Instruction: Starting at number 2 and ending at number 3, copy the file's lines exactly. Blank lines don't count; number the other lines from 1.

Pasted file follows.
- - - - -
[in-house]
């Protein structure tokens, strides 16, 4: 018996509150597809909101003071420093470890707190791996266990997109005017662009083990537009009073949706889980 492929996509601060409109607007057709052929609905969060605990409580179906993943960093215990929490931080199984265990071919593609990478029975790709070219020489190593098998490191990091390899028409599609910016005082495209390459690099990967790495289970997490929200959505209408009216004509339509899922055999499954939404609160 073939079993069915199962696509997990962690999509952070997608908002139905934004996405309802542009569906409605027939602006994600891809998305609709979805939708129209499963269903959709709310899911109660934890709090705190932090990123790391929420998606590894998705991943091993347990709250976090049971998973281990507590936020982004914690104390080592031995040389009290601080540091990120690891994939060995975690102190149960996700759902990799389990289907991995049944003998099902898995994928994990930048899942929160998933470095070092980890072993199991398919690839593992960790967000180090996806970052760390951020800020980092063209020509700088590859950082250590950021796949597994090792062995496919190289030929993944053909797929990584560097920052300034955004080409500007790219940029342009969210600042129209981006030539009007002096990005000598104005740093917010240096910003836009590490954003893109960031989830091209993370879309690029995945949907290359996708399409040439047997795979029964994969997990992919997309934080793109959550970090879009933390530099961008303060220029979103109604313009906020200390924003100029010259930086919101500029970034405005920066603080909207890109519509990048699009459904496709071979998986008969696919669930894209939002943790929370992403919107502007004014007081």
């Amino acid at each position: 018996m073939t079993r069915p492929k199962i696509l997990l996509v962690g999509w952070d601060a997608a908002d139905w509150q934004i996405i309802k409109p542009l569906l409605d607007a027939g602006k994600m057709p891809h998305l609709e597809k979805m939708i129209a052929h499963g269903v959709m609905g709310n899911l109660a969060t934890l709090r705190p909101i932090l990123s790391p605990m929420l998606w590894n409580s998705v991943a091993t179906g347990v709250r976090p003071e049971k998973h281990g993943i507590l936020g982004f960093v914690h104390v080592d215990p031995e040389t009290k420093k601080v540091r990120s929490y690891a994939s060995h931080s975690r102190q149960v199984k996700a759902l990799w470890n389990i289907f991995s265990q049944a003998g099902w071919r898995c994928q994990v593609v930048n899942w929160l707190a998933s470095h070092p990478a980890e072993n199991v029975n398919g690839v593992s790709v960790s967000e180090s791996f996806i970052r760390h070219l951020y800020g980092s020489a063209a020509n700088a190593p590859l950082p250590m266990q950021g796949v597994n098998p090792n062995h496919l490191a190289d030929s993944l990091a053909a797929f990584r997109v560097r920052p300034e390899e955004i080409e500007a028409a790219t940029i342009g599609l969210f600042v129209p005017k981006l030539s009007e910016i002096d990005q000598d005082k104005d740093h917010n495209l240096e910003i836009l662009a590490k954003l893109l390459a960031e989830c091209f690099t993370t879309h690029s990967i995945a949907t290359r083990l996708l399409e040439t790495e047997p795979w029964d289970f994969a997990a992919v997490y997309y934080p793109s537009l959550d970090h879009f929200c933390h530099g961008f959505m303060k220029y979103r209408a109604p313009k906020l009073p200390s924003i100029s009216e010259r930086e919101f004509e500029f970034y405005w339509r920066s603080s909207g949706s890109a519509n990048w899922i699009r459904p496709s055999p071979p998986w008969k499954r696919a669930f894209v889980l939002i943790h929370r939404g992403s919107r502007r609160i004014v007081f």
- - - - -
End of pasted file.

């Protein structure tokens, strides 16, 4: 018996509150597809909101003071420093470890707190791996266990997109005017662009083990537009009073949706889980 492929996509601060409109607007057709052929609905969060605990409580179906993943960093215990929490931080199984265990071919593609990478029975790709070219020489190593098998490191990091390899028409599609910016005082495209390459690099990967790495289970997490929200959505209408009216004509339509899922055999499954939404609160 073939079993069915199962696509997990962690999509952070997608908002139905934004996405309802542009569906409605027939602006994600891809998305609709979805939708129209499963269903959709709310899911109660934890709090705190932090990123790391929420998606590894998705991943091993347990709250976090049971998973281990507590936020982004914690104390080592031995040389009290601080540091990120690891994939060995975690102190149960996700759902990799389990289907991995049944003998099902898995994928994990930048899942929160998933470095070092980890072993199991398919690839593992960790967000180090996806970052760390951020800020980092063209020509700088590859950082250590950021796949597994090792062995496919190289030929993944053909797929990584560097920052300034955004080409500007790219940029342009969210600042129209981006030539009007002096990005000598104005740093917010240096910003836009590490954003893109960031989830091209993370879309690029995945949907290359996708399409040439047997795979029964994969997990992919997309934080793109959550970090879009933390530099961008303060220029979103109604313009906020200390924003100029010259930086919101500029970034405005920066603080909207890109519509990048699009459904496709071979998986008969696919669930894209939002943790929370992403919107502007004014007081």
């Amino acid at each position: 018996m073939t079993r069915p492929k199962i696509l997990l996509v962690g999509w952070d601060a997608a908002d139905w509150q934004i996405i309802k409109p542009l569906l409605d607007a027939g602006k994600m057709p891809h998305l609709e597809k979805m939708i129209a052929h499963g269903v959709m609905g709310n899911l109660a969060t934890l709090r705190p909101i932090l990123s790391p605990m929420l998606w590894n409580s998705v991943a091993t179906g347990v709250r976090p003071e049971k998973h281990g993943i507590l936020g982004f960093v914690h104390v080592d215990p031995e040389t009290k420093k601080v540091r990120s929490y690891a994939s060995h931080s975690r102190q149960v199984k996700a759902l990799w470890n389990i289907f991995s265990q049944a003998g099902w071919r898995c994928q994990v593609v930048n899942w929160l707190a998933s470095h070092p990478a980890e072993n199991v029975n398919g690839v593992s790709v960790s967000e180090s791996f996806i970052r760390h070219l951020y800020g980092s020489a063209a020509n700088a190593p590859l950082p250590m266990q950021g796949v597994n098998p090792n062995h496919l490191a190289d030929s993944l990091a053909a797929f990584r997109v560097r920052p300034e390899e955004i080409e500007a028409a790219t940029i342009g599609l969210f600042v129209p005017k981006l030539s009007e910016i002096d990005q000598d005082k104005d740093h917010n495209l240096e910003i836009l662009a590490k954003l893109l390459a960031e989830c091209f690099t993370t879309h690029s990967i995945a949907t290359r083990l996708l399409e040439t790495e047997p795979w029964d289970f994969a997990a992919v997490y997309y934080p793109s537009l959550d970090h879009f929200c933390h530099g961008f959505m303060k220029y979103r209408a109604p313009k906020l009073p200390s924003i100029s009216e010259r930086e919101f004509e500029f970034y405005w339509r920066s603080s909207g949706s890109a519509n990048w899922i699009r459904p496709s055999p071979p998986w008969k499954r696919a669930f894209v889980l939002i943790h929370r939404g992403s919107r502007r609160i004014v007081f």